Santiago Is a Peak Experience for Hikers : Recreation: The same thing that makes the mountain so valuable as a radio relay point is the reason for its longtime popularity with climbers--its 5,687-foot altitude.

SPECIAL TO THE TIMES

Think of it as an invisible counterpart to the Los Angeles four-level interchange.

That's how Walter Baranger, a technology expert with the New York Times, describes the airspace around Santiago Peak, at 5,687 feet the highest point in Orange County.

Santiago Peak is the southern half of the peaks (Modjeska, at 5,496 feet, is the other) that make up Saddleback. Santiago is a popular destination for intermediate and advanced hikers, but it is also, Baranger points out, "the premier radio relay site in Southern California and one of the most important in the United States."

Situated at the top of Santiago are at least 150 antennas, linking businesses, communications networks, police and fire departments and other agencies--public, private and military--throughout Southern California. Microwave dishes and repeater installations at Santiago Peak serve the military, amateur radio agencies--almost everyone who needs a radio relay, Baranger said.

"Everyone in Southern California is affected by it," he said. "If it were to go down for some reason, everyone would feel it."

All of Saddleback is in the Santa Ana Mountains and is part of Cleveland National Forest, which includes portions of Orange, Riverside and San Diego County. It is administered by the U.S. Department of Agriculture's Forest Service, with headquarters in Corona.

The same thing that makes Santiago so valuable as a radio relay peak is the reason for its longtime popularity with hikers--its altitude. Baranger, a longtime amateur radio enthusiast who lived in California all his life until moving to New York 18 months ago, says that, on a truly clear day, one can see as far as Tijuana to the south and Catalina Island to the west.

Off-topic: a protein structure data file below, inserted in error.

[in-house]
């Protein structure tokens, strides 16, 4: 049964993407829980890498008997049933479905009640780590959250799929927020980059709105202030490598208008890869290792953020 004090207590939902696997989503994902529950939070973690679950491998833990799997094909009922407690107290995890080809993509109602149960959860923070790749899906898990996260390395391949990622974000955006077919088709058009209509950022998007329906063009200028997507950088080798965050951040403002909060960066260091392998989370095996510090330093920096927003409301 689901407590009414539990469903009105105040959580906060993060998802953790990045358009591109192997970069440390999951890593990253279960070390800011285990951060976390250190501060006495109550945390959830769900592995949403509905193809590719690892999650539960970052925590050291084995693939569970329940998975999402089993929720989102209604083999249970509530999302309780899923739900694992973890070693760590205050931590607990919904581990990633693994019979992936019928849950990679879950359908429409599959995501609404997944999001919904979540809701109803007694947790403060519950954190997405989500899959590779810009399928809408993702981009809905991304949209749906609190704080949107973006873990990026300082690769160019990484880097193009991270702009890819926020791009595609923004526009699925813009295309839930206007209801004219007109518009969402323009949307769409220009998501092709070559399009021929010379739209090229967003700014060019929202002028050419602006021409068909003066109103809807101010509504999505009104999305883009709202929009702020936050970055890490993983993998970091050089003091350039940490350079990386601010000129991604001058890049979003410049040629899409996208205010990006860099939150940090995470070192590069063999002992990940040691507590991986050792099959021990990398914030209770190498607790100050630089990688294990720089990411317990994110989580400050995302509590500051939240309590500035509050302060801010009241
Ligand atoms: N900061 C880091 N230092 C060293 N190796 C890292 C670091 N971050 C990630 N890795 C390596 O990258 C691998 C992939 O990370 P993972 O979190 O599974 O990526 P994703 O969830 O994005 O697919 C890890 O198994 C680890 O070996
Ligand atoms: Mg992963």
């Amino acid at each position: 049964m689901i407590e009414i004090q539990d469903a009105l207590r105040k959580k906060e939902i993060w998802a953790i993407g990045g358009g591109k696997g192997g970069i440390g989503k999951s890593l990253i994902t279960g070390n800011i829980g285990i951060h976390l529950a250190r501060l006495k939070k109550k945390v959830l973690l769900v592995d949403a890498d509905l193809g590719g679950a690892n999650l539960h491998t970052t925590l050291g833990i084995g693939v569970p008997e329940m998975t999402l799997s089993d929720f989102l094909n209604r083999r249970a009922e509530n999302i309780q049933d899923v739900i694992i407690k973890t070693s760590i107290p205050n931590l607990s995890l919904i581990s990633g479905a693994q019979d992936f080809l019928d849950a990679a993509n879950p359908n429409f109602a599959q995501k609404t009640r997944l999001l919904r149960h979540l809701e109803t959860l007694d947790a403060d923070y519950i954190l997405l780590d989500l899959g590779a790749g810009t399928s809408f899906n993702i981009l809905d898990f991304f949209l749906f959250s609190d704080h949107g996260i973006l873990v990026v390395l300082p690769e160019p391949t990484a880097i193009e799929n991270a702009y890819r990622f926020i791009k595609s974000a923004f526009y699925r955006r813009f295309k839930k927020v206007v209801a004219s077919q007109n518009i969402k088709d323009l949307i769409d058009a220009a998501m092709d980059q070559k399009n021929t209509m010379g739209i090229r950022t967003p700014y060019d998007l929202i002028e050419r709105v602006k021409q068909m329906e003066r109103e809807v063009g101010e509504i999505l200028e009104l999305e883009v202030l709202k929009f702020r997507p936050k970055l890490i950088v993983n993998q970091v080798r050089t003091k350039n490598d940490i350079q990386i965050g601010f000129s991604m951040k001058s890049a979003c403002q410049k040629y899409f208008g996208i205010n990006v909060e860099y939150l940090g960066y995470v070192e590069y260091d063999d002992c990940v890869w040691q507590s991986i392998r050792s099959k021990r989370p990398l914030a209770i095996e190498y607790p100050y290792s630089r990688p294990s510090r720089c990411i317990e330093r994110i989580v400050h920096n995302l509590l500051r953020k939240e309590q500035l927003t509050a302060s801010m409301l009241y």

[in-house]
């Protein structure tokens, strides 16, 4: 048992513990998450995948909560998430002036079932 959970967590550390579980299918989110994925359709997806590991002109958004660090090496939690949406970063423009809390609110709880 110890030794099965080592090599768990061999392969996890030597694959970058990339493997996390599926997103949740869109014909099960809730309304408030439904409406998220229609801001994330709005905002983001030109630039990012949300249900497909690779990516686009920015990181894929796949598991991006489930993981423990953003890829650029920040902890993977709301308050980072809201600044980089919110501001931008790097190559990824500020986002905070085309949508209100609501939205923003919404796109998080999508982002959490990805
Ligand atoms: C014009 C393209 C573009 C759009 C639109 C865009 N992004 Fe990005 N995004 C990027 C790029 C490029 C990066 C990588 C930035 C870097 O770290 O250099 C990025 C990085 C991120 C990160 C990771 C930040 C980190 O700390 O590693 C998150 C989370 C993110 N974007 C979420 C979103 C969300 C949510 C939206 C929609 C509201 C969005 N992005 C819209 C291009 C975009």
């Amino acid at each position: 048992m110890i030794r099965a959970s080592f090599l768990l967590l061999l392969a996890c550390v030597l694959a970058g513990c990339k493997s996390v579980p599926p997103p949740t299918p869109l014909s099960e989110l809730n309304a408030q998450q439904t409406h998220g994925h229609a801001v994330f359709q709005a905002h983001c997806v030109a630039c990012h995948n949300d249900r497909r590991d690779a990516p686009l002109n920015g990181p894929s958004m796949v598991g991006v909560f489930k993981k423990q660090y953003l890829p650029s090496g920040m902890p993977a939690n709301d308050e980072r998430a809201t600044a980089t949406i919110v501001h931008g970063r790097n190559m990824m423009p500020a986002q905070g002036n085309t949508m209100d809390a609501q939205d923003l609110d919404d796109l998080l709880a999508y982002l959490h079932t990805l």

Cindy Ullerich, an information specialist for the Forest Service in Corona, says there are several hiking trails in the area, and one--called the Holy Jim Trail--leads to the summit of Santiago. There is no overnight camping on Santiago, and hikers must bring their own food and water, but picnicking is allowed. Fires are never permitted, and toilet facilities are nonexistent in the wilderness area.

Still, she says, for those who are "in reasonably good shape," a trip from Trabuco Canyon to the peak and back can be completed in one day. This might be one of the better times of the year for such a trip. It can be cold in winter and early spring at 5,000 feet, and dry and dusty in midsummer.

Hikers can begin on Trabuco Canyon Road. To get there, they would exit Interstate 5 at Alicia Parkway going east. After about 10 miles, Alicia Parkway ends at Plano Trabuco Road, and a left turn must be made. Soon, Plano Trabuco becomes Trabuco Road, which in turn becomes Trabuco Canyon Road. After about five miles, motorists will reach the Holy Jim Road fork, where they must park.

Forest Service officials suggest that hikers have a good guidebook for the mountains, and many like "Santa Ana Mountains Trail Guide," written by Kenneth S. Croker and published by Whale & Eagle Publishing Co. in Costa Mesa. The 1985 book is still in print.

The distance from the trail head to Santiago Peak is about eight miles, rising 4,000 feet. Officials say the trail is in generally good condition, except for one washout.